Why tilting a beer glass to avoid foam actually makes you bloated

Foam is your friend

Chelsea Ritschel
New York
Friday 24 May 2019 17:49 BST

If you’ve ever tried your hand at bartending only to realise you are unable to pour a beer without forming a head of foam - you are in luck.

A beer sommelier has revealed to Business Insider the proper way to pour a beer - and it turns out that a head of foam is actually a good thing when enjoying a nice cold one.

According to Max Bakker, the first and only Master Cicerone in New York - a certification which means he has an exceptional understanding of all things beer related - without that collar of foam, a beer is not a beer at all.

And beer bloat is actually the result of pouring a beer incorrectly - or pouring a beer with minimal foam.

According to Max, carbon dioxide that has not been released into a glass when pouring a beer, which is what happens when you pour beer into a tilted glass slowly, has a disastrous effect when it settles in your stomach.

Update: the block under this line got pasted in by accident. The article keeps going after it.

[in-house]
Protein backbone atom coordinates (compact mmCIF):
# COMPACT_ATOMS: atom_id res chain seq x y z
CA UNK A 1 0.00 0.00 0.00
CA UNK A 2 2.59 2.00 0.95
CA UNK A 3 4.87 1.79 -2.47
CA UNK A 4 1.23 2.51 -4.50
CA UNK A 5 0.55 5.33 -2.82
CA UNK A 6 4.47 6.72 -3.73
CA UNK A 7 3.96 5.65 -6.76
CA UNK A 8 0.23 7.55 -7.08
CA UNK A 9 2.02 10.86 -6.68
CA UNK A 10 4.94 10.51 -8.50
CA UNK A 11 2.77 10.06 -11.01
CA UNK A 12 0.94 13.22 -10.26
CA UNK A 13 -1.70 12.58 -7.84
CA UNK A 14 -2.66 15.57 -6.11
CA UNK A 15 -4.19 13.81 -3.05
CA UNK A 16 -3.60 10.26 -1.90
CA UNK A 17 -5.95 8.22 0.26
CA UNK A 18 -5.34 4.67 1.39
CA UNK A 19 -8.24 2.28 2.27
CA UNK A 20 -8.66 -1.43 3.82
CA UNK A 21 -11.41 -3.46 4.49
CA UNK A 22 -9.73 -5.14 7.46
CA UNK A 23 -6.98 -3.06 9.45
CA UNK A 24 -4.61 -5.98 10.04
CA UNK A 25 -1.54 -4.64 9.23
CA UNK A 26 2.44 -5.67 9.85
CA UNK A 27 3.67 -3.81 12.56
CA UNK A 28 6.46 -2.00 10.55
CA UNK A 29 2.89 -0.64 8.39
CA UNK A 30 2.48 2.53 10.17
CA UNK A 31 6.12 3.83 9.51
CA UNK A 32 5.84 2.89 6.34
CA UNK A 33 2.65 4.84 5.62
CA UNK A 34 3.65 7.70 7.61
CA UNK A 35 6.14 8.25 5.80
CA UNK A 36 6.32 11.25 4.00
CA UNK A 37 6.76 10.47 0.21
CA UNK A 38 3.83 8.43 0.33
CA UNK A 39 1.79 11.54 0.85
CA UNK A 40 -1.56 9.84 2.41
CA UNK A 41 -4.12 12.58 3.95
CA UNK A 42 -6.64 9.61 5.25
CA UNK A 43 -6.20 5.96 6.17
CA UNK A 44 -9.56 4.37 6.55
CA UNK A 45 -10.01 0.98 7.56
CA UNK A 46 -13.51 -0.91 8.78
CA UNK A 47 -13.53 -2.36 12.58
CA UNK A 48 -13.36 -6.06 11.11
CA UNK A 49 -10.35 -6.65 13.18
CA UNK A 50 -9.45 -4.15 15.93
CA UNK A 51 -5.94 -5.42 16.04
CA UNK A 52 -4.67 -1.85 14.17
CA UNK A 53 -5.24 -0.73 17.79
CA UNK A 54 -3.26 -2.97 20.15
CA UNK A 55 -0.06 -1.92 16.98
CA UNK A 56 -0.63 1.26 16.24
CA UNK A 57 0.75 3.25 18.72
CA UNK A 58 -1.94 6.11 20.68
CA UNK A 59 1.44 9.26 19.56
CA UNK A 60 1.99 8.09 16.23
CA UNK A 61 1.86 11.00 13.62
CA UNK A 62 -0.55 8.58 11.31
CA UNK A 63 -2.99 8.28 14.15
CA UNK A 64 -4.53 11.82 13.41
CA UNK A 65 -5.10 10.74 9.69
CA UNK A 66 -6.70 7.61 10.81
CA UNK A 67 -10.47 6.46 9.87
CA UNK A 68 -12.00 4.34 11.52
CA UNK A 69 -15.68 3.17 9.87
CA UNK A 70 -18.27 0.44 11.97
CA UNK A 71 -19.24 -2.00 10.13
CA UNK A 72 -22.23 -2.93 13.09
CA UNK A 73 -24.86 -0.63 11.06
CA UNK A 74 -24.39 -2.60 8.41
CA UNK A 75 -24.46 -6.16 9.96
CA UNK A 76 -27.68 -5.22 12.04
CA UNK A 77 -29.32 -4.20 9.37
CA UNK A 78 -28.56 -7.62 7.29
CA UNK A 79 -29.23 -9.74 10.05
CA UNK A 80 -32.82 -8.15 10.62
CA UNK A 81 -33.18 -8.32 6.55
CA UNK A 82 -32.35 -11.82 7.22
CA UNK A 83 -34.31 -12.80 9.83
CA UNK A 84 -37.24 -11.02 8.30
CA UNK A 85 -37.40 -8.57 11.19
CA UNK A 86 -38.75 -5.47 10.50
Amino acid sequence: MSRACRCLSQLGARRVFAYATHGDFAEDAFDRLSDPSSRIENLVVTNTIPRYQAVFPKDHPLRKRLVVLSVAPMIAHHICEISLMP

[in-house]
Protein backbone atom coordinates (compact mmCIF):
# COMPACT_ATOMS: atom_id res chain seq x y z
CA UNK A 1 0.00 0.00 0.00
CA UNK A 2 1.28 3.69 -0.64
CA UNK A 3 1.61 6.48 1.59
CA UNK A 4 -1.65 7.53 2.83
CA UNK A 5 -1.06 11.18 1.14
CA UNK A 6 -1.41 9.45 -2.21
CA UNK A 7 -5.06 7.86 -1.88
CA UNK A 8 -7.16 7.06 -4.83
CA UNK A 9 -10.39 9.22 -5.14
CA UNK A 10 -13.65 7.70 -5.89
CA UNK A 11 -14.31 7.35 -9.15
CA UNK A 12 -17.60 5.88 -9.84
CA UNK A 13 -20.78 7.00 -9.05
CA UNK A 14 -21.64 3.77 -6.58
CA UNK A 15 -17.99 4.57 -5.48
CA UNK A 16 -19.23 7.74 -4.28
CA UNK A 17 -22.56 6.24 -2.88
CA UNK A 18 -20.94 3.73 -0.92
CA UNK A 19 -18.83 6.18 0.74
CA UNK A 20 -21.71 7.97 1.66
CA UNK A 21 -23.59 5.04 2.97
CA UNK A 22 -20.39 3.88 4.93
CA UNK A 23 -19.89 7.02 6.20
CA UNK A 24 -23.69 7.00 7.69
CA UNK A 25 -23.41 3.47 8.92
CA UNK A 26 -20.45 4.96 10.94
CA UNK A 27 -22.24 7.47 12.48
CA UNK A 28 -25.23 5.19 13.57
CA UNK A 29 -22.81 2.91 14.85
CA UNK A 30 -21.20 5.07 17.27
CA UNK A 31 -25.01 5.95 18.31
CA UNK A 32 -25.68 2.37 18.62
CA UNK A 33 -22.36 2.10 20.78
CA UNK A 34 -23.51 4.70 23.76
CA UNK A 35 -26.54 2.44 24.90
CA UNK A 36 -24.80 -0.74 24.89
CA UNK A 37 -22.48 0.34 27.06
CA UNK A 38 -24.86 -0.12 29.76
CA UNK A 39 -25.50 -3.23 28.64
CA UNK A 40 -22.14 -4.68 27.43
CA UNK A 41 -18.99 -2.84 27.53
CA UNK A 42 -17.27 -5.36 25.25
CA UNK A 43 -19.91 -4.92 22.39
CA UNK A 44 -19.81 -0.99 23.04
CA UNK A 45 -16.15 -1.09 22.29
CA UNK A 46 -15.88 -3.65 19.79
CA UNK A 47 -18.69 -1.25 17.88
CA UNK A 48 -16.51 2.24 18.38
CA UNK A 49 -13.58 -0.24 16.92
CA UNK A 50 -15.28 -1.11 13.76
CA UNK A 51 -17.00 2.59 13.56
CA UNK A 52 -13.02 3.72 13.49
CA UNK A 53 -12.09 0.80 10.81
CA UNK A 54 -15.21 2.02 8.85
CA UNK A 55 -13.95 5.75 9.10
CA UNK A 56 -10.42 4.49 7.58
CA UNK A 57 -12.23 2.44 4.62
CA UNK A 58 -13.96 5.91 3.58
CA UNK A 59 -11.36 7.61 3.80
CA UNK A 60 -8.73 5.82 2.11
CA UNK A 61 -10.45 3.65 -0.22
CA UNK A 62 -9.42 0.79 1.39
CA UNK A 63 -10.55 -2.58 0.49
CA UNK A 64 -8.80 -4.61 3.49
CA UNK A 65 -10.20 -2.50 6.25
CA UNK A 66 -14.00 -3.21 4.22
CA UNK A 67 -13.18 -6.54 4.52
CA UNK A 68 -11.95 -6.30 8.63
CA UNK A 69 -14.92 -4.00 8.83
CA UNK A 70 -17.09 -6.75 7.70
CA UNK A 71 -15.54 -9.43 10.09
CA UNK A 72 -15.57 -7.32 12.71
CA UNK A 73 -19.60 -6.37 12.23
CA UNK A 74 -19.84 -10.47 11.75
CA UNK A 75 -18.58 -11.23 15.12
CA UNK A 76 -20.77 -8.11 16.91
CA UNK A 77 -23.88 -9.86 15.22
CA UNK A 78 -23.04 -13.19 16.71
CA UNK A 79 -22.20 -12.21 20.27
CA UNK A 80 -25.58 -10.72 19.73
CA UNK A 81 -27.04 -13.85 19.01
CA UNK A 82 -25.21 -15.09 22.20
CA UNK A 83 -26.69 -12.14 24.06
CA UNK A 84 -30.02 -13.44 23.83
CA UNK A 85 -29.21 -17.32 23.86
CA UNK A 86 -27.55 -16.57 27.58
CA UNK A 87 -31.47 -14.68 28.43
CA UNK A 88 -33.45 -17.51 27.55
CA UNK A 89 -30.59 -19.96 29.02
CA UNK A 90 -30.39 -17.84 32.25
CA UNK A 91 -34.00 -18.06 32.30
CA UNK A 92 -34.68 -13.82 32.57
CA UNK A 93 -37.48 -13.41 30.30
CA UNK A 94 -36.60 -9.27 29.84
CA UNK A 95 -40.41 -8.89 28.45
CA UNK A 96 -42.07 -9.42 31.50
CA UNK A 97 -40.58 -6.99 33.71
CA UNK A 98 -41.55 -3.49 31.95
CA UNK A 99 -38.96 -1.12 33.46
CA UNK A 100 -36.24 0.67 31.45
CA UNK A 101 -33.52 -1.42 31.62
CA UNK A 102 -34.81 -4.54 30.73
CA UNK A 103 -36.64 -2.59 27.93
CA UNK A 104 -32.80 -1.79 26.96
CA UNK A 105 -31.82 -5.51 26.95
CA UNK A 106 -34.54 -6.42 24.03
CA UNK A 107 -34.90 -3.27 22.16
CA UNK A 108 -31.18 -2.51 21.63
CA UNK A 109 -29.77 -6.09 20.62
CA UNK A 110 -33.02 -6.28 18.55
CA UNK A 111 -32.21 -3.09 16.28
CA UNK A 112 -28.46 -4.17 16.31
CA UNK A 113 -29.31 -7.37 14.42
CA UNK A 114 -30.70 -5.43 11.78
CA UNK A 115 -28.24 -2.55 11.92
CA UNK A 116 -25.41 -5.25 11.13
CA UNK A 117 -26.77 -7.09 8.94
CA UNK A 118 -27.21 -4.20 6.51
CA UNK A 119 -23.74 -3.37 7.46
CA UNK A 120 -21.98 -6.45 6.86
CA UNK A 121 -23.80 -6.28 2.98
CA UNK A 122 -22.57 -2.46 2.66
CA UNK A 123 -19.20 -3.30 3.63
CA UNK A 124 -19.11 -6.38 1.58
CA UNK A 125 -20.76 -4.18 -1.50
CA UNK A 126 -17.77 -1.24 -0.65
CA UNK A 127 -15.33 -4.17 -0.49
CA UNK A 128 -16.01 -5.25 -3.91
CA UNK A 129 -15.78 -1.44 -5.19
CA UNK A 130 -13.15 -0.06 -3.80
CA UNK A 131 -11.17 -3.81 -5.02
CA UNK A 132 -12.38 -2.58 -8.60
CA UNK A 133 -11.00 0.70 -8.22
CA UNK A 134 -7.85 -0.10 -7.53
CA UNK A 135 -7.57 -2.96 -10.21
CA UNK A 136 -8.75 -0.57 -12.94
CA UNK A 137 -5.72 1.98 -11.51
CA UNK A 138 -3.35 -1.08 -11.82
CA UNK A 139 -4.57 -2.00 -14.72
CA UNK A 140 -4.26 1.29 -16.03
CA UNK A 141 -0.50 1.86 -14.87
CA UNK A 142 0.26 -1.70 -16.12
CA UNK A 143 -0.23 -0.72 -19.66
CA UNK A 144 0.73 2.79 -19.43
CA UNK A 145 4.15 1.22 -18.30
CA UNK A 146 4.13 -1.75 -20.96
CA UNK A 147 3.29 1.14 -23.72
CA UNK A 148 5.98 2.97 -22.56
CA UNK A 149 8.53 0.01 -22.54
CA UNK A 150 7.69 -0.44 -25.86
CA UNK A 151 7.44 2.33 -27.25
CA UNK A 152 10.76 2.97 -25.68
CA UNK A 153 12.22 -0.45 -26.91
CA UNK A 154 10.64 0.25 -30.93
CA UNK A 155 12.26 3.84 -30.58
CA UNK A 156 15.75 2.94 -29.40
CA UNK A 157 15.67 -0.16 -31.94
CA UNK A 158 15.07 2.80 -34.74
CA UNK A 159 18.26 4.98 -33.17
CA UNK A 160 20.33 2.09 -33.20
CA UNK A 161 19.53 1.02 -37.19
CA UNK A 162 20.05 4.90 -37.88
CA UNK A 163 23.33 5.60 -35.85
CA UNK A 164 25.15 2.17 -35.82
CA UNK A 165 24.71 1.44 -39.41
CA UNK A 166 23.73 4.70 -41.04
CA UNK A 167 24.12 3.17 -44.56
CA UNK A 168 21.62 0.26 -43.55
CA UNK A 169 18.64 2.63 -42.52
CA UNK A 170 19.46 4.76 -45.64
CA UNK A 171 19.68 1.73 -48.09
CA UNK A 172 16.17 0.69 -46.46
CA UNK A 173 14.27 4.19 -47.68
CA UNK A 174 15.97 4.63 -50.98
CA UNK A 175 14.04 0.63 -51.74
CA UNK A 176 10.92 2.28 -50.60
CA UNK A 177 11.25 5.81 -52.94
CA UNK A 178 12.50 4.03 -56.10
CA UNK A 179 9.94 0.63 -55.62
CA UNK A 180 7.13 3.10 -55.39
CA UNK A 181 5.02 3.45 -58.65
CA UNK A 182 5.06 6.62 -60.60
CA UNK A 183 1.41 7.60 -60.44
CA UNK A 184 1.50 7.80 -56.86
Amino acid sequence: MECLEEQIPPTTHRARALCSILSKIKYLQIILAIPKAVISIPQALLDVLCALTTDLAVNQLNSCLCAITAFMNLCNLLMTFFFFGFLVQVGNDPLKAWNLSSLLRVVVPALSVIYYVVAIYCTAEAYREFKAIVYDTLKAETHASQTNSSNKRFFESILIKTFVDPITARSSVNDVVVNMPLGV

This slow-pour means the CO2 has nowhere to go - which leads to bloating when the liquid is disturbed in your stomach and the remaining carbon dioxide is released - especially once you add food to the mixture.

The solution? Pouring a beer down the side of a glass with vigour.

(Business Insider) Pouring a glass of beer incorrectly leads to bloating

This method of pouring a beer ensures that the CO2 is broken out into the glass - meaning the bloating that occurs when drinking a beer that was not poured properly doesn’t happen.

So before you try to send back a beer for having too much foam, remember that the foam is actually protecting you from feeling full and uncomfortable.

(Business Insider) The correct way to pour beer is by tilting the glass and pouring with vigour

The foam always turns into beer anyway, according to Max.

And the foam is where “you will taste the sweetness of the malt and the bitterness of the hops” as well as protect the integrity of the beer aroma.

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Cheers to that.

This article was originally published in January 2018

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